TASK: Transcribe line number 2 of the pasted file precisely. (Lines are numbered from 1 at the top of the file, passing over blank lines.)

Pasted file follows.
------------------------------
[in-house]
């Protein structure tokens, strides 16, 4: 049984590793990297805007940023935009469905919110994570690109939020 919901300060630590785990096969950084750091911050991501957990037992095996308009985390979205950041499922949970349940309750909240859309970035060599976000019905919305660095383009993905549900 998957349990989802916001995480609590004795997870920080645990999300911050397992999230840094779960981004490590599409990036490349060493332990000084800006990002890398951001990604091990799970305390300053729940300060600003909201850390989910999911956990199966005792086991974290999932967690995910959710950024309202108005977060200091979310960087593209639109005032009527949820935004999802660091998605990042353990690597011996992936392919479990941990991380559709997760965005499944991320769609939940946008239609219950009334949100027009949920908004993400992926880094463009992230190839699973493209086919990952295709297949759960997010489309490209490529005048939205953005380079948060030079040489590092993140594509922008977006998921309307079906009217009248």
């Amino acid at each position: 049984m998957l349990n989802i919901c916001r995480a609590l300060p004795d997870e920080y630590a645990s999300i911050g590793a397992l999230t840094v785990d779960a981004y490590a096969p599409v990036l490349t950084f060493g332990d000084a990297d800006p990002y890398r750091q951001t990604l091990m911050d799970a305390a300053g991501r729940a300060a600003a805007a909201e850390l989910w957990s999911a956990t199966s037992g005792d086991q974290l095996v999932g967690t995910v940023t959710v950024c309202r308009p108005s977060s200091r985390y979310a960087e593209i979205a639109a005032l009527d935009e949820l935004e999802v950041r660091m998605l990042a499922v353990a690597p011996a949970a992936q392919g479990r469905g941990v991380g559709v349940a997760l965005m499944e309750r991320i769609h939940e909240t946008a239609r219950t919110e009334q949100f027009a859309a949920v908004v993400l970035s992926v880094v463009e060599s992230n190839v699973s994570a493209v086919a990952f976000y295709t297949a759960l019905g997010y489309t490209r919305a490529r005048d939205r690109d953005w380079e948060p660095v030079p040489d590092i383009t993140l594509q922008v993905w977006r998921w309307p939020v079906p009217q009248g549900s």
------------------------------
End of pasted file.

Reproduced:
């Protein structure tokens, strides 16, 4: 049984590793990297805007940023935009469905919110994570690109939020 919901300060630590785990096969950084750091911050991501957990037992095996308009985390979205950041499922949970349940309750909240859309970035060599976000019905919305660095383009993905549900 998957349990989802916001995480609590004795997870920080645990999300911050397992999230840094779960981004490590599409990036490349060493332990000084800006990002890398951001990604091990799970305390300053729940300060600003909201850390989910999911956990199966005792086991974290999932967690995910959710950024309202108005977060200091979310960087593209639109005032009527949820935004999802660091998605990042353990690597011996992936392919479990941990991380559709997760965005499944991320769609939940946008239609219950009334949100027009949920908004993400992926880094463009992230190839699973493209086919990952295709297949759960997010489309490209490529005048939205953005380079948060030079040489590092993140594509922008977006998921309307079906009217009248």